U.S. states are jumping into the vacuum that the lack of clean air and climate change leadership from President Donald Trump's administration has created.
Colorado Governor John Hickenlooper, for instance, in June signed an executive order that commits the Rocky Mountain state to adopting low emission vehicle (LEV) standards.
The LEV action helps the state meet its goal of reducing greenhouse gas emissions by 26 percent by 2025.
Colorado has glorious natural beauty, but its mountainous topography makes the state especially vulnerable to greater impacts of pollution from the vehicles that travel within the state - an estimated total of 28 billion miles every year.
“Colorado has a choice," said Governor Hickenlooper. "This executive order calls for the state to adopt air quality standards that will protect our quality of life in Colorado."
“Low emissions vehicles are increasingly popular with consumers and are better for our air," said the governor. "Every move we make to safeguard our environment is a move in the right direction.”
The executive order instructs the Colorado Department of Public Health and Environment to develop a rule to establish a Colorado LEV program incorporating the requirements of California's LEV program.
The agency must then propose that rule to the Colorado Air Quality Control Commission during its August 2018 meeting for possible adoption into the Colorado Code of Regulations by December 30, 2018.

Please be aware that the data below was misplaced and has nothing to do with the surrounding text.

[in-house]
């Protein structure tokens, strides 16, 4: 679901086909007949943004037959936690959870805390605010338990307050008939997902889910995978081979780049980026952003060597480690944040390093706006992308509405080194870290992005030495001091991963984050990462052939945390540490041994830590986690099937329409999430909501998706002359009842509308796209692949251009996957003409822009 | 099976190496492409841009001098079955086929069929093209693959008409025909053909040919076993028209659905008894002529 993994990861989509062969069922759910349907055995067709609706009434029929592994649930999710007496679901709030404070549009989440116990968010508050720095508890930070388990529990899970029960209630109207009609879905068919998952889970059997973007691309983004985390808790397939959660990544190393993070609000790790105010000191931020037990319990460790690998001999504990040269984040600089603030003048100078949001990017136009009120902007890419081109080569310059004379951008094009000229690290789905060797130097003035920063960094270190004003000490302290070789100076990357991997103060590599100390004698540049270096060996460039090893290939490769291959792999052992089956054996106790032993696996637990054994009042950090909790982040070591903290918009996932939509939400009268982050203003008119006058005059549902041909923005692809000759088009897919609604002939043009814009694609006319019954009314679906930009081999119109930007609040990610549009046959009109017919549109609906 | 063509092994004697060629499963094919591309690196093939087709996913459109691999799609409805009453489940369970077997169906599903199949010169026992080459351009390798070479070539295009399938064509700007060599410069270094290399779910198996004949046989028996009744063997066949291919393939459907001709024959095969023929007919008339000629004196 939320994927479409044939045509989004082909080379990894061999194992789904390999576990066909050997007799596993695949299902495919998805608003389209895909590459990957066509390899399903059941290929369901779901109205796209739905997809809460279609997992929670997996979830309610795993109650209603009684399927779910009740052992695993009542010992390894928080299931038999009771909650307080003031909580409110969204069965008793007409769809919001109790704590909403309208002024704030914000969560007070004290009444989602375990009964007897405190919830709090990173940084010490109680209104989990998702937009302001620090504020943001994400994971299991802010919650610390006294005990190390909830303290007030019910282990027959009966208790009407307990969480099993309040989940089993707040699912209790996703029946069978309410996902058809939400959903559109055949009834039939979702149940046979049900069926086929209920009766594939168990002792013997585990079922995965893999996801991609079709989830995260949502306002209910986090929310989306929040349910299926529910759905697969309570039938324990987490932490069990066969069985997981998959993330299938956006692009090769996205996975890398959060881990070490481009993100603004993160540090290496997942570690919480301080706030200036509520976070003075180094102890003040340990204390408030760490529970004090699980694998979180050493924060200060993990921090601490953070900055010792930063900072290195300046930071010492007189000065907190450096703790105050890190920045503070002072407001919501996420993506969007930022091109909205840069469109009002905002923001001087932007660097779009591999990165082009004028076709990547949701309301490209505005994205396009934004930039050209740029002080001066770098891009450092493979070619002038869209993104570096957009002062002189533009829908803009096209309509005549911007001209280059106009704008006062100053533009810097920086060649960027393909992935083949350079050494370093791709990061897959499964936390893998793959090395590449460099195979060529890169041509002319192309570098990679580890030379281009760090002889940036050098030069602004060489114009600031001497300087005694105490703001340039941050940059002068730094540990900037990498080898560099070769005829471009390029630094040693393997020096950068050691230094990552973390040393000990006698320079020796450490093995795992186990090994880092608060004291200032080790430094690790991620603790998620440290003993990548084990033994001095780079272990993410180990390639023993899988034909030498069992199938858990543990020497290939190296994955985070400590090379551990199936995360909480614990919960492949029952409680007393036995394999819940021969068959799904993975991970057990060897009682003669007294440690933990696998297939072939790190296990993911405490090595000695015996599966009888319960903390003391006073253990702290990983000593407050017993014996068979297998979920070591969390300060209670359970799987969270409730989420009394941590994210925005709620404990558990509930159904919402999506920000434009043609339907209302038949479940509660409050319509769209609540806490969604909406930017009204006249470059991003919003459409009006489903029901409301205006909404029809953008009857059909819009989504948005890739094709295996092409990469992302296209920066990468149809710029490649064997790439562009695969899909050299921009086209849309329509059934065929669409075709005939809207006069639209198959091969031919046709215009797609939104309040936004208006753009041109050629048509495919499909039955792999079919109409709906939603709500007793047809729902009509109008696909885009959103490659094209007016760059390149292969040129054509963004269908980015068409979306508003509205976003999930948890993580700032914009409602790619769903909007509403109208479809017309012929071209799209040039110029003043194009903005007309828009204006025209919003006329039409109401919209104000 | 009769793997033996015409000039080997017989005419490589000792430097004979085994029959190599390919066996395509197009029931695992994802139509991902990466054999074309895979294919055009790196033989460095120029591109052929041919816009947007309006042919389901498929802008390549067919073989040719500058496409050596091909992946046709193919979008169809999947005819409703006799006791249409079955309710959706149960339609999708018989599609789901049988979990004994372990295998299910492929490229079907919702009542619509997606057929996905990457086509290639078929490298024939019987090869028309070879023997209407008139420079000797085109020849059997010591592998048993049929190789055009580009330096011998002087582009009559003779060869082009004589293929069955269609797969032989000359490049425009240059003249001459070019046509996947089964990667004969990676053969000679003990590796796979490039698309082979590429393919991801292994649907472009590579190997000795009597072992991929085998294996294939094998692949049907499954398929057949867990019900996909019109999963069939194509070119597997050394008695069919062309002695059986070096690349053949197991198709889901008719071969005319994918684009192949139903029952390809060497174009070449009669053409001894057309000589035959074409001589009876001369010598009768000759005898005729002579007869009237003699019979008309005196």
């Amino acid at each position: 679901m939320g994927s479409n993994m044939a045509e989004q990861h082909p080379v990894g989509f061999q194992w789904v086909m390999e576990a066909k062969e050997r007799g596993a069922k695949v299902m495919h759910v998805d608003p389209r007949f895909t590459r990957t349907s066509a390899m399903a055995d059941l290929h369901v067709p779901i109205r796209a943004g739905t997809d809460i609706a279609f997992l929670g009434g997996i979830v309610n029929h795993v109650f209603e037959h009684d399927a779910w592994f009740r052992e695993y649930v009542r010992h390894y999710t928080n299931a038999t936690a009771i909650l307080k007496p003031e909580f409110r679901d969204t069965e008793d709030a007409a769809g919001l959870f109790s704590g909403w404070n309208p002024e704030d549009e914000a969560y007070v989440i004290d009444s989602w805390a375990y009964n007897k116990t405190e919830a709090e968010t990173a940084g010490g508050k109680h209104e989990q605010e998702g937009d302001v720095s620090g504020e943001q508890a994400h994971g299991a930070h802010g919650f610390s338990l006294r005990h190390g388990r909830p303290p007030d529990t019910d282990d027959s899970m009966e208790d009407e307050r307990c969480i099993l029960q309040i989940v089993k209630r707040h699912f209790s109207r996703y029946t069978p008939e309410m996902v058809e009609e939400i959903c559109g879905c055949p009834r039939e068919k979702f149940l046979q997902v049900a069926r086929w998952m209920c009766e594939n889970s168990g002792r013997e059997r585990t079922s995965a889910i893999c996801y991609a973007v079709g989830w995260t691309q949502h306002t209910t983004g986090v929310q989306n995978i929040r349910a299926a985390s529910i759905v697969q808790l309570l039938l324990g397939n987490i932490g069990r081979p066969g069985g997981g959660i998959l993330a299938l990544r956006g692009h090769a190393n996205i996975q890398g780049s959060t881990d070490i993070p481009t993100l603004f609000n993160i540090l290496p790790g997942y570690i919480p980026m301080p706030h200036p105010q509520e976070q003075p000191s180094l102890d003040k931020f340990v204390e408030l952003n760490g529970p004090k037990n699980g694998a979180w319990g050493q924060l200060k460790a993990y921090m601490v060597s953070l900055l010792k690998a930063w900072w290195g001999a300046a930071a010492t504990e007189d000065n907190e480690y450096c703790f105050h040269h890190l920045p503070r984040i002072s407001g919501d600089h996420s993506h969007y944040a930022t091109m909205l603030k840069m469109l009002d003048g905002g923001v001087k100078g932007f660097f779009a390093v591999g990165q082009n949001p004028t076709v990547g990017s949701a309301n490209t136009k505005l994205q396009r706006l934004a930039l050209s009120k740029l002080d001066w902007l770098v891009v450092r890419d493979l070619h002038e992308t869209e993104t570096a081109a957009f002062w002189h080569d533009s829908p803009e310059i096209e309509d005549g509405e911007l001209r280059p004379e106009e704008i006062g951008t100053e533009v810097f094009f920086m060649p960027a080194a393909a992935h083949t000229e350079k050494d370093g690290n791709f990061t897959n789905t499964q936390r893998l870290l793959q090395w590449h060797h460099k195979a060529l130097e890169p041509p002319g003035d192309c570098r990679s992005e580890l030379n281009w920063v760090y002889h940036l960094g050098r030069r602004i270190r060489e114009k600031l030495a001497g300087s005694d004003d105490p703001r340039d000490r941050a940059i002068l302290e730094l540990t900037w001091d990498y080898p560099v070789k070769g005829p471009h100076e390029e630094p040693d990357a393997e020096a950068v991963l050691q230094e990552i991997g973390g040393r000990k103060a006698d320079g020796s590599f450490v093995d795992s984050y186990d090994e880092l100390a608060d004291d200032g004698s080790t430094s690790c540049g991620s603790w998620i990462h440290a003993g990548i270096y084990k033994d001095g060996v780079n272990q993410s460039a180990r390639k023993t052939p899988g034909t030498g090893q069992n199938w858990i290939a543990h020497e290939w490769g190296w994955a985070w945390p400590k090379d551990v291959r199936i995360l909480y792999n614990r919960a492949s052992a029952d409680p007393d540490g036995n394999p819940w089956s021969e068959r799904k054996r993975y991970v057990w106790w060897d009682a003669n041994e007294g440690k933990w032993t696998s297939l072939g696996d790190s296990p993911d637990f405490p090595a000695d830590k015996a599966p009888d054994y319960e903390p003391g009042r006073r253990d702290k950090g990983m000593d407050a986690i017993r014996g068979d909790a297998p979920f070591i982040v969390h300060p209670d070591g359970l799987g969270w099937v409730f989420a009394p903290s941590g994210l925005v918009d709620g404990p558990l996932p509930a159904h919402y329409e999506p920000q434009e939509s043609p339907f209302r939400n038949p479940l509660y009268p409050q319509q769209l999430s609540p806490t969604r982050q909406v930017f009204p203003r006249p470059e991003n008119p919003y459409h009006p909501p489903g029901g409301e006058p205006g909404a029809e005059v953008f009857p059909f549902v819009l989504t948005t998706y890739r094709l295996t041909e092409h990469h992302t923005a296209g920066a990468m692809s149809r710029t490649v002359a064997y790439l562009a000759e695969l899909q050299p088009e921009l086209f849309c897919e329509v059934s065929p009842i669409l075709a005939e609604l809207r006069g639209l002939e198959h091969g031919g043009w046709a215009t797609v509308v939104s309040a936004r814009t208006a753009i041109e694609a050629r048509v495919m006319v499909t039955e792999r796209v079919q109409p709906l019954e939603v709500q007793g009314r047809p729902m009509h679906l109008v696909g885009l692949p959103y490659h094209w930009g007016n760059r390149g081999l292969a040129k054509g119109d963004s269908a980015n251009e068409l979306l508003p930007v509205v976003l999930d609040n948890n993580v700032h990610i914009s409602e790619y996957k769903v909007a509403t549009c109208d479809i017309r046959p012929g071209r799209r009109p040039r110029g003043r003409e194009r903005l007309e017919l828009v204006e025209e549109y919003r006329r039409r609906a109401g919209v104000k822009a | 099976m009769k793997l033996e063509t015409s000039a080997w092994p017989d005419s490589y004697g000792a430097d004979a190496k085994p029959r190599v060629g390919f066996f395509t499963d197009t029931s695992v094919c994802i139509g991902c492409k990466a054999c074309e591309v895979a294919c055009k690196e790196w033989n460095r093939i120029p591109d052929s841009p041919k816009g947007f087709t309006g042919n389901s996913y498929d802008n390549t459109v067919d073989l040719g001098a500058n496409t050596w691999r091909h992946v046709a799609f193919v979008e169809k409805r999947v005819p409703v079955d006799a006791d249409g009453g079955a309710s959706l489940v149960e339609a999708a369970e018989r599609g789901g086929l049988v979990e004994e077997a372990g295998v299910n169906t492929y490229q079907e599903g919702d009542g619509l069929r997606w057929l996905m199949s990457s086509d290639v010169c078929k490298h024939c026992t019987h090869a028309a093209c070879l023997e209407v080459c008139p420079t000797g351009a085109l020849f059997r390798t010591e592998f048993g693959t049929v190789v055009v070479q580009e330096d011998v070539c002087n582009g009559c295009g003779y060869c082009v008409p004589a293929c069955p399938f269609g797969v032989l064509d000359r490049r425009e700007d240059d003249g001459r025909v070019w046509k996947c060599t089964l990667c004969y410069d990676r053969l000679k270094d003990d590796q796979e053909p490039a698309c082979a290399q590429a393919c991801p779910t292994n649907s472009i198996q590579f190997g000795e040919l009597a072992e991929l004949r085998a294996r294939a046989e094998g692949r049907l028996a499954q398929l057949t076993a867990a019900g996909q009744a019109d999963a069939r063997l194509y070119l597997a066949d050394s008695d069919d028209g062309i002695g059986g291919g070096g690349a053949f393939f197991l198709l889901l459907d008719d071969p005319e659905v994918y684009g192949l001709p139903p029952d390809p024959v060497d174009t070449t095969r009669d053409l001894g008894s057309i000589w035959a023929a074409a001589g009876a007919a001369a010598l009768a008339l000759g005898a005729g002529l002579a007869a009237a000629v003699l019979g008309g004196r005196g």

In recent years, Colorado has made gains in transitioning to cleaner forms of energy while remaining one of the least costly states for fuel.
In addition, at the end of January 2018, the state adopted an Electric Vehicle Plan, in line with 12 other states with similar emissions standards. Nine of the 12 states have a separate Zero Emission Vehicle program, which requires manufacturers to sell a specified percentage of electric vehicles.
Hickenlooper's executive order states, "As the highest-elevation state in the country, Colorado has unmatched natural beauty and world-class recreational offortunities, but it also creates unique challenges."
One big challenge, the order states, is the Trump administration's April announcement of its intention to roll back federal vehicle greenhouse gas and fuel efficiency standards for model years 2022 and beyond.
"This decision," states the order, "ran against the conclusions drawn in comprehensive analyses by the U.S. Environmental Protection Agency and the State of California showing that the existing standards are technologically feasible and will over the life of the vehicle actually save motorists money through reduced fuel costs."
"This decision could also have serious consequences for Colorado's efforts to meet our clean energy goals by increasing carbon dioxide emissions from Colorado's vehicle fleet by approximately 1.9 million tons a year by 2030," the order states.
By Sunny Lewis
Environment News Service (ENS)
July 13, 2018